According to the University of Rhode Island Landscape Horticulture Program, earwigs are "elongate, flattened insects, ranging from light red-brown to black" Earwigs are distinctive because of the forceps-like structures at the ends of their bodies. Males' forceps are of unequal length, strongly curved and larger than those of female earwigs, whose forceps are straight.
Earwigs normally make their homes outdoors. They are mostly seen at night and hide during the daytime.
If indoors, they are usually found moving rapidly around baseboards, in basements or crawlspaces. Earwigs are attracted to light and, once indoors, will eat sweet, oily or greasy foods or houseplants.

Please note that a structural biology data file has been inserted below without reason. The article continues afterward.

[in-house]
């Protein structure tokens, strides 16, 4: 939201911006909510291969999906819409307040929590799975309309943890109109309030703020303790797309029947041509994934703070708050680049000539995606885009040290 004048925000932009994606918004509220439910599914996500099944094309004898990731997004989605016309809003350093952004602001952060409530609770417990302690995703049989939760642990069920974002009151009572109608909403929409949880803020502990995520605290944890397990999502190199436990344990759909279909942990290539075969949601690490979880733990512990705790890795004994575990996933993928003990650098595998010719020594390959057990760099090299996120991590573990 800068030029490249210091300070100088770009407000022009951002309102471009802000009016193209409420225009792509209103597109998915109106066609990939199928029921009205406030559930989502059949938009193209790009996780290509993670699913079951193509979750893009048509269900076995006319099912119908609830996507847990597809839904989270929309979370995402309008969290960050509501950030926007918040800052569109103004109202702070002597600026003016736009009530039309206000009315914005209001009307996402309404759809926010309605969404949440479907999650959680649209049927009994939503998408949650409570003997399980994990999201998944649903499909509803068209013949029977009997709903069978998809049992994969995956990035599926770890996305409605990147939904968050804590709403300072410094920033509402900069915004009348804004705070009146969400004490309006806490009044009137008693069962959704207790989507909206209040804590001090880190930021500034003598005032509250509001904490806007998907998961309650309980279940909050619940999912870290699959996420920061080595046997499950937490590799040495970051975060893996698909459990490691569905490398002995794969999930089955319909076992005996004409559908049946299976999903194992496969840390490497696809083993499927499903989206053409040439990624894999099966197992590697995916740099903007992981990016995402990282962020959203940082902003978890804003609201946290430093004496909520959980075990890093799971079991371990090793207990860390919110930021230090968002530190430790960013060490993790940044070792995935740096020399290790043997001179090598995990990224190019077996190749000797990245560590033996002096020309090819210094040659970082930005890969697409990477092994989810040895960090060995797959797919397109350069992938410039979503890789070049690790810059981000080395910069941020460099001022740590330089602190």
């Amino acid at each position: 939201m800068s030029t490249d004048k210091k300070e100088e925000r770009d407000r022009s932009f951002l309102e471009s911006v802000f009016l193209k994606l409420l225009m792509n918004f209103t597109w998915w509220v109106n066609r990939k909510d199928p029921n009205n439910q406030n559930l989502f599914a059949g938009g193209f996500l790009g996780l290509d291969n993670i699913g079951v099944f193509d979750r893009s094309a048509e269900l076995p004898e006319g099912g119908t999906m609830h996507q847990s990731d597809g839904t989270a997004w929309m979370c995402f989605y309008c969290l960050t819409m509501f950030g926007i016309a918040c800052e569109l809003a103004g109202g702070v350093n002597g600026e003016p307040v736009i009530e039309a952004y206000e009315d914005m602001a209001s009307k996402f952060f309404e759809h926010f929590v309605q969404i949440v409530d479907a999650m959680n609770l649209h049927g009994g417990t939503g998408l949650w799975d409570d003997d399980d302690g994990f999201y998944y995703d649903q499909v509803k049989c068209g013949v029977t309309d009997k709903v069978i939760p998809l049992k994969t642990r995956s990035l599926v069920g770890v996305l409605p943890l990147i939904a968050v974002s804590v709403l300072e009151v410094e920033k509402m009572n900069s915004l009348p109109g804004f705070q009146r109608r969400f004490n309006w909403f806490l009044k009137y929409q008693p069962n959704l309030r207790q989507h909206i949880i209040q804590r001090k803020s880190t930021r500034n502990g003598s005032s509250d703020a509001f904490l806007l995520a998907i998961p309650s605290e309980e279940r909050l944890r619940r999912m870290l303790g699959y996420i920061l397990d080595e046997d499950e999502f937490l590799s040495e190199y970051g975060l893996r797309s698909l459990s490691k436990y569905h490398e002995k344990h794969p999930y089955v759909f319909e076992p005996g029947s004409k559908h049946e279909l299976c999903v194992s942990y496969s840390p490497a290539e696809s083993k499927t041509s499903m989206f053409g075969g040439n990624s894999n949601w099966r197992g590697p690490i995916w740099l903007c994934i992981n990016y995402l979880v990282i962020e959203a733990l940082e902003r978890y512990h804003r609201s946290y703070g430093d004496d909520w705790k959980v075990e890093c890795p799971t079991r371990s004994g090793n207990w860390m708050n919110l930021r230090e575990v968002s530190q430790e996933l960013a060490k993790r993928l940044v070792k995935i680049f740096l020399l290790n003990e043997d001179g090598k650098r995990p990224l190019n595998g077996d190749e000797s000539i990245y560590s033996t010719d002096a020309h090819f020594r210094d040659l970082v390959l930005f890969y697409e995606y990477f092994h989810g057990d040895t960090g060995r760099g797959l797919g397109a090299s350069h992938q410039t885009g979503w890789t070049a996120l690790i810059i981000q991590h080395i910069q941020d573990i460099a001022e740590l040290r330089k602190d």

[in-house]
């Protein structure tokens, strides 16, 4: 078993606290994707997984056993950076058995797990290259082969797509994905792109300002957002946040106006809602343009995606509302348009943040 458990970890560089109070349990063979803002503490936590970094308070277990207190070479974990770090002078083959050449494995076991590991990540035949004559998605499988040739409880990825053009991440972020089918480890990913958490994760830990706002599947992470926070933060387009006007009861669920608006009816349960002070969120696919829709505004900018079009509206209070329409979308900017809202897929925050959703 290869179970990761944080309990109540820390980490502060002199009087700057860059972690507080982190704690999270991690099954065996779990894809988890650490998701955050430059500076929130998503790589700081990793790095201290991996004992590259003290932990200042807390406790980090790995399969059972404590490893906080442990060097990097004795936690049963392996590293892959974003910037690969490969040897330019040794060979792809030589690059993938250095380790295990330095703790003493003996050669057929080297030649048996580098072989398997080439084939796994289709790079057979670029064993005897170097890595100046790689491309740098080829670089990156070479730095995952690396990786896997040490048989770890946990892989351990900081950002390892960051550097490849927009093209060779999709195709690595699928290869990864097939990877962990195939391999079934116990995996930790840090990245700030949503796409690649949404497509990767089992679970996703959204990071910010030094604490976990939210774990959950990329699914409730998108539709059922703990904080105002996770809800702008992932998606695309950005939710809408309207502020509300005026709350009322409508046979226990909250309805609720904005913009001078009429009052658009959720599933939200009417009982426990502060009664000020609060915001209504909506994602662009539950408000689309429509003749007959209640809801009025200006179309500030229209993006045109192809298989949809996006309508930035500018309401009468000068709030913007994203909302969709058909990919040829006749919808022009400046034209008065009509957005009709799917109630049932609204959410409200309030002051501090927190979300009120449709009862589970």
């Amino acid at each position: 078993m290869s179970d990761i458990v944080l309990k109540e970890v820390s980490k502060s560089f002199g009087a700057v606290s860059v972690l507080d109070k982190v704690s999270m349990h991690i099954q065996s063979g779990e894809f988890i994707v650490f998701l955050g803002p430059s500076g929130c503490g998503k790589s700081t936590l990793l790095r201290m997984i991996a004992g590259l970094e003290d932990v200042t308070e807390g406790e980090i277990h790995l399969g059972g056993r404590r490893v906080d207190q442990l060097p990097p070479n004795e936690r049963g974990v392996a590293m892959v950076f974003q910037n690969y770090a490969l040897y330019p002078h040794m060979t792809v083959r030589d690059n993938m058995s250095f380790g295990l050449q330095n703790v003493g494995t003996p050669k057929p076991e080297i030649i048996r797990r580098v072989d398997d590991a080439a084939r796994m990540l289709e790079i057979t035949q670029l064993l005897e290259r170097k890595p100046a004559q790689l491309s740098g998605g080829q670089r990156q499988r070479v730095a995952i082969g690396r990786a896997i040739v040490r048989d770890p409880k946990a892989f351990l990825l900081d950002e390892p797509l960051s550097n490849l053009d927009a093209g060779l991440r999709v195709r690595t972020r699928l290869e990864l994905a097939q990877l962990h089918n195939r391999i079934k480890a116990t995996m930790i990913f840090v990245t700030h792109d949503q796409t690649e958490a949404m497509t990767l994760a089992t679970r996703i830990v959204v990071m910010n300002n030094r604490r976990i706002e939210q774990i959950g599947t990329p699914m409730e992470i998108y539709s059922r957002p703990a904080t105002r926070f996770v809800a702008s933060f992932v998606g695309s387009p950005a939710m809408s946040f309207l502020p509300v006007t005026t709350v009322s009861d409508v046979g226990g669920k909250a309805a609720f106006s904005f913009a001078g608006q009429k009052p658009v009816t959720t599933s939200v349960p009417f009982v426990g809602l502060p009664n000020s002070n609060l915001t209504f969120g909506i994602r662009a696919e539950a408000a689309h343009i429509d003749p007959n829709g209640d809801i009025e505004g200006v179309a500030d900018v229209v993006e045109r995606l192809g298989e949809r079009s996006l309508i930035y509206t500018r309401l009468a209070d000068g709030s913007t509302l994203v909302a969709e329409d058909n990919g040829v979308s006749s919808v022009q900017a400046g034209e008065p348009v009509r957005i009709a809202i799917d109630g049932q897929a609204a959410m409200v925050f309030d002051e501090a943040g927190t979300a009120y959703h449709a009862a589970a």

According to the University of Rhode Island Landscape Horticulture Program, earwigs use their forceps to "defend their nests, capture prey, probe narrow crevices and fold or unfold wings".
For food, most earwigs eat living or dead plant material and some insects. According to the University of Illinois Extension, when earwigs are numerous, "they may feed on tender plants and may damage lettuce, strawberries, dahlias, marigolds, zinnias and roses".
Earwigs develop from egg to adult, gradually, in five stages, according to University of Rhode Island Landscape Horticulture Program. Females lay 20 to 50 smooth, oval, light-colored eggs in the upper two to three inches of soil, in spring or autumn.